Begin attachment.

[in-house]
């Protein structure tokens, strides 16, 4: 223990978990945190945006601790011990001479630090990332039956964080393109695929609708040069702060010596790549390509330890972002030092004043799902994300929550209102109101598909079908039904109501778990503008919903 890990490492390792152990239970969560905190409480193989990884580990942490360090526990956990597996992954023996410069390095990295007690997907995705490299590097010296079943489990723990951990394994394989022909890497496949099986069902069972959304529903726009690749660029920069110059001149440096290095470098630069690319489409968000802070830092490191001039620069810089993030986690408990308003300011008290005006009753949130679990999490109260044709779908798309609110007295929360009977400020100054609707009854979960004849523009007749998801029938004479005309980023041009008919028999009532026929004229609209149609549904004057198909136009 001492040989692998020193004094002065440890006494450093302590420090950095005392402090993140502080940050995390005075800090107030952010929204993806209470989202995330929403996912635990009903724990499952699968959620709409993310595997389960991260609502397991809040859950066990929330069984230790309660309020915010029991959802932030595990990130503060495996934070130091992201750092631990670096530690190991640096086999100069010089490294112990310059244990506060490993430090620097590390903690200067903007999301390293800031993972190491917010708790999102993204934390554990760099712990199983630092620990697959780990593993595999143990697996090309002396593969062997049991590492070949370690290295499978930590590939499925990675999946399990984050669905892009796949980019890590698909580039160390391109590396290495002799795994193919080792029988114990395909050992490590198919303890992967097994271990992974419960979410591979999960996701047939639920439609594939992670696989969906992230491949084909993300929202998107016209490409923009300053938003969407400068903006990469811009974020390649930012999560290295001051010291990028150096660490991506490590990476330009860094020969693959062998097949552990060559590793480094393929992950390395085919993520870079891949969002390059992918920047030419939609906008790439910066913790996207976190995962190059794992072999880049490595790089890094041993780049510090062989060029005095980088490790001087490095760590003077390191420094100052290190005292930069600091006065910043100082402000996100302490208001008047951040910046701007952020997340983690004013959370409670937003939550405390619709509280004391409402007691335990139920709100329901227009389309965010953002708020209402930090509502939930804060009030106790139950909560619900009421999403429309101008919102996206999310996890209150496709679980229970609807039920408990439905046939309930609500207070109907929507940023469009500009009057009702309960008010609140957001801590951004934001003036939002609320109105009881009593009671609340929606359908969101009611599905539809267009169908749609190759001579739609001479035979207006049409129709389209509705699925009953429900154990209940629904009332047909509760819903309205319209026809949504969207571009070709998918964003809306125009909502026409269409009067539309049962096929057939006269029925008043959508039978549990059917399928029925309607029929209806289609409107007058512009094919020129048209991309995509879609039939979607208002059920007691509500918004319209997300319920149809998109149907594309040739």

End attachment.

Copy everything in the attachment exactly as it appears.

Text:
[in-house]
């Protein structure tokens, strides 16, 4: 223990978990945190945006601790011990001479630090990332039956964080393109695929609708040069702060010596790549390509330890972002030092004043799902994300929550209102109101598909079908039904109501778990503008919903 890990490492390792152990239970969560905190409480193989990884580990942490360090526990956990597996992954023996410069390095990295007690997907995705490299590097010296079943489990723990951990394994394989022909890497496949099986069902069972959304529903726009690749660029920069110059001149440096290095470098630069690319489409968000802070830092490191001039620069810089993030986690408990308003300011008290005006009753949130679990999490109260044709779908798309609110007295929360009977400020100054609707009854979960004849523009007749998801029938004479005309980023041009008919028999009532026929004229609209149609549904004057198909136009 001492040989692998020193004094002065440890006494450093302590420090950095005392402090993140502080940050995390005075800090107030952010929204993806209470989202995330929403996912635990009903724990499952699968959620709409993310595997389960991260609502397991809040859950066990929330069984230790309660309020915010029991959802932030595990990130503060495996934070130091992201750092631990670096530690190991640096086999100069010089490294112990310059244990506060490993430090620097590390903690200067903007999301390293800031993972190491917010708790999102993204934390554990760099712990199983630092620990697959780990593993595999143990697996090309002396593969062997049991590492070949370690290295499978930590590939499925990675999946399990984050669905892009796949980019890590698909580039160390391109590396290495002799795994193919080792029988114990395909050992490590198919303890992967097994271990992974419960979410591979999960996701047939639920439609594939992670696989969906992230491949084909993300929202998107016209490409923009300053938003969407400068903006990469811009974020390649930012999560290295001051010291990028150096660490991506490590990476330009860094020969693959062998097949552990060559590793480094393929992950390395085919993520870079891949969002390059992918920047030419939609906008790439910066913790996207976190995962190059794992072999880049490595790089890094041993780049510090062989060029005095980088490790001087490095760590003077390191420094100052290190005292930069600091006065910043100082402000996100302490208001008047951040910046701007952020997340983690004013959370409670937003939550405390619709509280004391409402007691335990139920709100329901227009389309965010953002708020209402930090509502939930804060009030106790139950909560619900009421999403429309101008919102996206999310996890209150496709679980229970609807039920408990439905046939309930609500207070109907929507940023469009500009009057009702309960008010609140957001801590951004934001003036939002609320109105009881009593009671609340929606359908969101009611599905539809267009169908749609190759001579739609001479035979207006049409129709389209509705699925009953429900154990209940629904009332047909509760819903309205319209026809949504969207571009070709998918964003809306125009909502026409269409009067539309049962096929057939006269029925008043959508039978549990059917399928029925309607029929209806289609409107007058512009094919020129048209991309995509879609039939979607208002059920007691509500918004319209997300319920149809998109149907594309040739």